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Jail personnel not to blame for cell death — DA’s office

LOS ANGELES — The District Attorney’s Office has determined there is insufficient evidence to prove that Los Angeles Police Department personnel were criminally liable for the March 2016 death of a woman who authorities say committed suicide in her jail cell at the Metropolitan Detention Center.

In a 23-page memorandum released July 10 on the death of Wakiesha Wilson, prosecutors concluded the LAPD knew the 36-year-old Los Angeles woman had “mental health issues” but “there is insufficient evidence to prove that her suicidal ideations and/or conduct was communicated to them.”

“Based on a totality of the evidence, there is insufficient evidence to prove that a reasonable person would have known that leaving Wilson alone for approximately 33 minutes would result in her death. Wilson’s death was unforeseeable and therefore there is insufficient evidence to prove that LAPD’s failure to act, if any, was the legal ‘cause’ of Wilson’s death,” the June 15 memorandum from the District Attorney’s Office said.

Wilson, the mother of a 13-year-old son, was found unresponsive and lying on the floor in her cell during a routine check at 8:26 a.m. on Easter Sunday, March 27, 2016. Two detention officers found her with a long-sleeve shirt wrapped around her neck and secured to the cable of a telephone in the cell, according to the memorandum. She was taken to County-USC Medical Center, where she was pronounced dead at 9:24 a.m. that day.

Coroner’s Assistant Chief Ed Winter said an autopsy determined Wilson’s death was a suicide by hanging, but Wilson’s family has raised questions about her death, insisting she was not despondent and would not have taken her own life.

The woman’s mother, Lisa Hines, filed a $35 million claim against the city last September as a precursor to a possible lawsuit. The city rejected the claim, but no lawsuit has yet been filed.

Hines told City News Service July 10 she is “very disappointed” in the District Attorney’s Office decision not to pursue criminal charges.

“I’m unhappy,” she said. “My heart is broken. … I wish they would reopen the case.”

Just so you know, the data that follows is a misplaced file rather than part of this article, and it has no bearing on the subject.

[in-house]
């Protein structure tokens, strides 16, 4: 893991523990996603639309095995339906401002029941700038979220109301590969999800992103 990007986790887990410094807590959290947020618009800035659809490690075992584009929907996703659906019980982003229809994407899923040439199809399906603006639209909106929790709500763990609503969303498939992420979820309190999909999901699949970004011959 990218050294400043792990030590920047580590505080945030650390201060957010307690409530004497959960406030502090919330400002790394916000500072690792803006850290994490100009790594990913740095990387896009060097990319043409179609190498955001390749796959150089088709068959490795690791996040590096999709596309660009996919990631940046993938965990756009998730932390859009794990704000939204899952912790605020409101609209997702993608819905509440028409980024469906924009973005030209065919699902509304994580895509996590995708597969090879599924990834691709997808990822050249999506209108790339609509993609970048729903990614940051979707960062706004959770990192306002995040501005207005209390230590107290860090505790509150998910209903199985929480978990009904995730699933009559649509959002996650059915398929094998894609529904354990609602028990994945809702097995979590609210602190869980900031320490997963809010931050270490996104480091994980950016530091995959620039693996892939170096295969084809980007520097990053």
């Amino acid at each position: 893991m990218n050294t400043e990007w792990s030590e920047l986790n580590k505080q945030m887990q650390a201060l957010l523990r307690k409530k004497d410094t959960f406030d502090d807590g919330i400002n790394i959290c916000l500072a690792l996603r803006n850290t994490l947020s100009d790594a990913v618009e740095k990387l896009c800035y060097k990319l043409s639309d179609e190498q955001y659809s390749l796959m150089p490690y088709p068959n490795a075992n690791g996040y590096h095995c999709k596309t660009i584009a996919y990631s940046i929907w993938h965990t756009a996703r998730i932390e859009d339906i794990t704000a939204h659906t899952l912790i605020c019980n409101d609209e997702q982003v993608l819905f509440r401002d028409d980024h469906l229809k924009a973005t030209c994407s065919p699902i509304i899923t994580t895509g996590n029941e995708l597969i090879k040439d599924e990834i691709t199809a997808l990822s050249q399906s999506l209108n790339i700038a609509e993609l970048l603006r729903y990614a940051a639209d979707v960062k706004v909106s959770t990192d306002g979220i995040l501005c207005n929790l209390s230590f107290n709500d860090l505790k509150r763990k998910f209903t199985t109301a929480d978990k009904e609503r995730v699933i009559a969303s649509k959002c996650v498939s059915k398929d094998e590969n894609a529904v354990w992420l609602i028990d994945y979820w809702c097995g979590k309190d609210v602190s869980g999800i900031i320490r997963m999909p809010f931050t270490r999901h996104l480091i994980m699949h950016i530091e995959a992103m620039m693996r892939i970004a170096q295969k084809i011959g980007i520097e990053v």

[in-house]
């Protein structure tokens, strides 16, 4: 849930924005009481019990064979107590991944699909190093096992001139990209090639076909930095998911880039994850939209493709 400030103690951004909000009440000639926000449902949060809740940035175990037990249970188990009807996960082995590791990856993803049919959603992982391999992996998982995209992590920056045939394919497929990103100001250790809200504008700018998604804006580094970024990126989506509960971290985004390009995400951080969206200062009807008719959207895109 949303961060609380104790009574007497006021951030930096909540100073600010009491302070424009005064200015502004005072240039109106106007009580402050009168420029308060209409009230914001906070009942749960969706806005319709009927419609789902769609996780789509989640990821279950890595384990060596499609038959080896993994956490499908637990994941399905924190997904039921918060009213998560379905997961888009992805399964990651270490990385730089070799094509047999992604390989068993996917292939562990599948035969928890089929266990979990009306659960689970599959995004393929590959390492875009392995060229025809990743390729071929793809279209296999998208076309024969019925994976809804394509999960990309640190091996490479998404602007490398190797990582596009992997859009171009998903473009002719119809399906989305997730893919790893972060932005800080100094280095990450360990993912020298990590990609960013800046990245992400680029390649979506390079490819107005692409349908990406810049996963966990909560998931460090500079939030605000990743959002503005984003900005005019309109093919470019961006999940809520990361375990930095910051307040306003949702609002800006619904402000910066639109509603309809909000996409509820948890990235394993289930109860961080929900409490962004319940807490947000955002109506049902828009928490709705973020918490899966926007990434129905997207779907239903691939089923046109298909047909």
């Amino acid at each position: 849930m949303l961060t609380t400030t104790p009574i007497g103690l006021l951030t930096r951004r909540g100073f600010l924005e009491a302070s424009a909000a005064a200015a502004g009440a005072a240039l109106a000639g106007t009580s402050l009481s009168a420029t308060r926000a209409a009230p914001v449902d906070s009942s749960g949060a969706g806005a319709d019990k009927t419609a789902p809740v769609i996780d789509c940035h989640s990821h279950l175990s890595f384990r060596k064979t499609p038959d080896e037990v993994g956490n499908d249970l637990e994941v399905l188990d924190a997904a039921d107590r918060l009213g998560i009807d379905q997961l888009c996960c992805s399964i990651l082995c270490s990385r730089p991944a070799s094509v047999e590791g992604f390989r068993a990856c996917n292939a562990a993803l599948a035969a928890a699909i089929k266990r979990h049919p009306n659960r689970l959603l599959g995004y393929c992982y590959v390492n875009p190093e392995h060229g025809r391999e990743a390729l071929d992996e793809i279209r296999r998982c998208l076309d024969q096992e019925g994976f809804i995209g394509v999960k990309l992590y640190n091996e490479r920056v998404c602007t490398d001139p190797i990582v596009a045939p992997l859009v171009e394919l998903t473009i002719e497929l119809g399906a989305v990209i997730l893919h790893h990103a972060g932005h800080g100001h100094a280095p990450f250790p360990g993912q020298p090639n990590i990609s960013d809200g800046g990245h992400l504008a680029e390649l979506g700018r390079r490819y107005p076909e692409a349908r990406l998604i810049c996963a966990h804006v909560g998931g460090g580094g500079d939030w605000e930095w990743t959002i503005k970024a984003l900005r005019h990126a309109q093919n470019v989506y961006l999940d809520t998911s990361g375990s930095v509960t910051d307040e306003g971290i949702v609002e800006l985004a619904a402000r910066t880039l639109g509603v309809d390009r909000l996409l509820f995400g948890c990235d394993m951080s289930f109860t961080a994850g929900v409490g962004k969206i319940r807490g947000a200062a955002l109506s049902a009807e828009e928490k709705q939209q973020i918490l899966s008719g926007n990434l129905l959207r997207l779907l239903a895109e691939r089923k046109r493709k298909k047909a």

Her attorney, Carl Douglas, told CNS he was disappointed but not surprised by the decision.

“I have been representing families who have been victims of police misconduct for more than 35 years, and I can count on two fingers the times when the District Attorney’s Office has ever filed criminal charges in cases when I represent families on the civil side,” he said.

He noted that “regrettably, unless there is something that occurs on video, district attorneys nationwide are very reluctant to bring charges against police officers.”

Douglas told CNS he remains “undeterred” in his efforts to achieve justice for the family.

In January, the Los Angeles Board of Police Commissioners ruled that the actions of four officers did not contribute to Wilson’s death, prompting an uproar from supporters of Wilson’s family and others in the audience.

The memorandum from the District Attorney’s Office, which also concluded that Wilson’s death was a suicide, lists six detention officers, a registered nurse and a physician assistant, along with a fellow inmate who was moved out of Wilson’s cell at 7:51 a.m. that day, leaving Wilson alone in the cell for about 30 minutes.

The fellow inmate told authorities she was aware that Wilson was acting suicidal, but was uncertain if her cellmate had communicated that over the intercom to jail staff, according to the memorandum. Jail staff have said they did not know she was feeling suicidal, the memo states, adding there was “insufficient evidence to impute that knowledge to the jail staff.”

“Based on a reasonable interpretation of the evidence, the conduct of the jail staff did not amount to disregard for human life so as to create criminal liability for Wilson’s death,” the memorandum from the District Attorney’s Office said.

Wilson was arrested by LAPD Central Area patrol officers on March 26, 2016, on suspicion of battery for allegedly attacking a female patient at Dignity Health California Hospital Medical Center’s emergency room, where Wilson had gone complaining of chest and back pain and asking for a pregnancy test, according to the memorandum. A urine test determined that Wilson was not pregnant.

As part of its investigation, the District Attorney’s Office reviewed 88 1/2 hours of videotape surveillance footage from 28 cameras showing Wilson’s movements throughout the jail, but none of the cameras were positioned inside the cell or at an angle to capture activity directly in the cell, according to the District Attorney’s Office. Another 21 minutes of videotaped footage was inadvertently recorded over and was not retrievable, according to the memorandum.

 

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